In a budget work session scheduled months ago to assess staff and salary changes at the sheriff’s office after the county began housing its inmates at a new regional jail, the Rappahannock County Board of Supervisors Monday afternoon were told the fiscal year 2014-2015 budget was on track — at least for now.
Though Sheriff Connie C. Smith was present in the nearly deserted courtroom for the public work session, County Administrator John McCarthy handled the presentation, which included explanations of:
• How Smith and McCarthy had met last week, with the sheriff agreeing not to fill two current deputy vacancies. A third slot likely to come open soon would also remain vacant, McCarthy said, all for at least the next six months. The move would put the sheriff’s projected expenses back in line with McCarthy’s original fiscal-year plan, which included a hoped-for savings of about $100,000 in local law-enforcement costs. “It’s not her optimal plan,” McCarthy said, “but I prevailed on her in hopes that we will do better next year.”
The savings were meant to help build up a general-fund surplus for next year, when the county begins paying its share of debt for the Rappahannock Shenandoah Warren (RSW) Regional Jail.
Smith and McCarthy also told the supervisors that a plan had also been put into effect to have at least two deputies on patrol into the early morning hours, when most arrests for impaired driving are made — and when, with RSW Jail in the picture, at least some of those arrests require deputies to make a trip to Front Royal with their prisoner.
• Why Richmond’s miscalculation of expected tax revenues (blamed mostly on reaction to a significant hike in the estate-tax rate) has already resulted in a 1 percent ($30 million) reduction in “state aid to localities,” which for Rappahannock translates to just over $34,000. But the reduction, which McCarthy described as “entirely doable,” might be followed by a much larger decrease — $156 million statewide — that, unlike the first, will definitely be applied to secondary education expenses.
• How Virginia Retirement System (VRS) investment returns this year, which are up significantly, might bring about a decrease in VRS rates paid by the county for its employees. The 2014-2015 budget allowed for a 2 percent salary increase for county employees but also anticipated the usual raise in VRS rates.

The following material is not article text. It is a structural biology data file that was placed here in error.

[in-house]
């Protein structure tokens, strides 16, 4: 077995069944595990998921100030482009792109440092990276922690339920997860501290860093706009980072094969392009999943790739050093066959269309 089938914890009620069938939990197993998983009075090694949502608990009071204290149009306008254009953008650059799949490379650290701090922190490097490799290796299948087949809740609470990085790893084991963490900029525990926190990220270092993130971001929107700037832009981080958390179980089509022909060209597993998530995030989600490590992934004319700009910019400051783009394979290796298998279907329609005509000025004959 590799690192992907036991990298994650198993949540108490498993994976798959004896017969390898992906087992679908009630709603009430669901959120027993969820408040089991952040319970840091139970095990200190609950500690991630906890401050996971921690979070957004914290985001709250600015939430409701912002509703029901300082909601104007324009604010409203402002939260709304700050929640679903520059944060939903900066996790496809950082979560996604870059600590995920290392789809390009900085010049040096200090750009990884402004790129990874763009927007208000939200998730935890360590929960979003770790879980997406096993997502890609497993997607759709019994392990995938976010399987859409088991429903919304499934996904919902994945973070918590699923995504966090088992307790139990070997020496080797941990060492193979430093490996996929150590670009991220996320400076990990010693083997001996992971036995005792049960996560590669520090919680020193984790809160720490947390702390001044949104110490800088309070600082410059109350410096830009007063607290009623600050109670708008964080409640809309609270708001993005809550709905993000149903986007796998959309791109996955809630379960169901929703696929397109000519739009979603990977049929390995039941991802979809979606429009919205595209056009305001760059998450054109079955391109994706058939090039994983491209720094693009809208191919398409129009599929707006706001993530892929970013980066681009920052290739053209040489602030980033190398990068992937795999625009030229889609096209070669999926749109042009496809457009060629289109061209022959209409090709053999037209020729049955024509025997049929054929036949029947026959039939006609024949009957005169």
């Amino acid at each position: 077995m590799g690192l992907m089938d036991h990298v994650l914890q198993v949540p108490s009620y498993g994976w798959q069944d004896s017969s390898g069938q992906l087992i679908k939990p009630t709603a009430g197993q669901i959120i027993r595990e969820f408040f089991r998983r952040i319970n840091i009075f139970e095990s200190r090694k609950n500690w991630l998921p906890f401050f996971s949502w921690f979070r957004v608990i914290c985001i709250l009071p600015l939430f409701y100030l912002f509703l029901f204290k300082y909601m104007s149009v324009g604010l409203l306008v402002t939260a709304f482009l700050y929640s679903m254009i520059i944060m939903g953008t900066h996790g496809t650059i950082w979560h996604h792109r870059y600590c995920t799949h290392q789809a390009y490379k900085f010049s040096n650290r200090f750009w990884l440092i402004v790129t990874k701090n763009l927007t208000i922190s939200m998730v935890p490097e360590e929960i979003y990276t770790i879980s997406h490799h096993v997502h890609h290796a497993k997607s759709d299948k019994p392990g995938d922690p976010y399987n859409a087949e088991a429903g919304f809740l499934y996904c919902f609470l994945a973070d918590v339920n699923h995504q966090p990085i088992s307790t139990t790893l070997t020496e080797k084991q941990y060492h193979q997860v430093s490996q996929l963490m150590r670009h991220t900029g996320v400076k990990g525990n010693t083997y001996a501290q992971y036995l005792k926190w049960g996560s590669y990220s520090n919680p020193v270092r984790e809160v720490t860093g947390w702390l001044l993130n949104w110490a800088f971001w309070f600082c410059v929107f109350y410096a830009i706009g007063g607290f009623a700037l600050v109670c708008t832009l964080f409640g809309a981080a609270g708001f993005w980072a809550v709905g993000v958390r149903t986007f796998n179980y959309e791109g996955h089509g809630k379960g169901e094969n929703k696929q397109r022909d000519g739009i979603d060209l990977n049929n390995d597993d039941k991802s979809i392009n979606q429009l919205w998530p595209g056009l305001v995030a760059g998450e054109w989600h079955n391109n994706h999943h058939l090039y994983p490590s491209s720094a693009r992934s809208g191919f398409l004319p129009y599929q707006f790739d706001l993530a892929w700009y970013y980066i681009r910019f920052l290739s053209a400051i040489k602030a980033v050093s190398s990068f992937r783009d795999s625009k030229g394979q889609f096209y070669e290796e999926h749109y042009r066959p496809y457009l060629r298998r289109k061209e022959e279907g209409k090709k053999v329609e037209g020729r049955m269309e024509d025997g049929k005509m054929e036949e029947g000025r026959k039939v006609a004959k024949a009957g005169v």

• How trends at the RSW Jail could mean the costs for debt service (which starts next July 1) and operations now through next year might be lower than expected. Rappahannock’s share of the inmate population is down from original estimates of 12-plus percent to 7.6 percent, he said, and there are likely agreements with three nearby jurisdictions to begin housing their prisoners Jan. 1, a not-unexpected revenue boost for the jail.
The county budgeted $375,000 for its share of operations costs at the RSW Jail, McCarthy said. Based on the current population, which has fewer Rappahannock inmates and more than expected from Shenandoah and Warren counties, the figure could be closer to $356,000.
Shared costs are based on a three-year rolling average of each county’s share of the prison population, which McCarthy said was now at 348. Smith said on Monday Rappahannock County had 20 prisoners at the jail.
“I know a lot of this depends on the state,” said Stonewall-Hawthorne supervisor Chris Parrish, “but if all of this goes well, we might be able to be level-funded for next year’s budget — no increase in the property tax rate?”
McCarthy’s answer: “Yes,” to which he added, “although I’m not yet clear on what the schools have planned for next year.”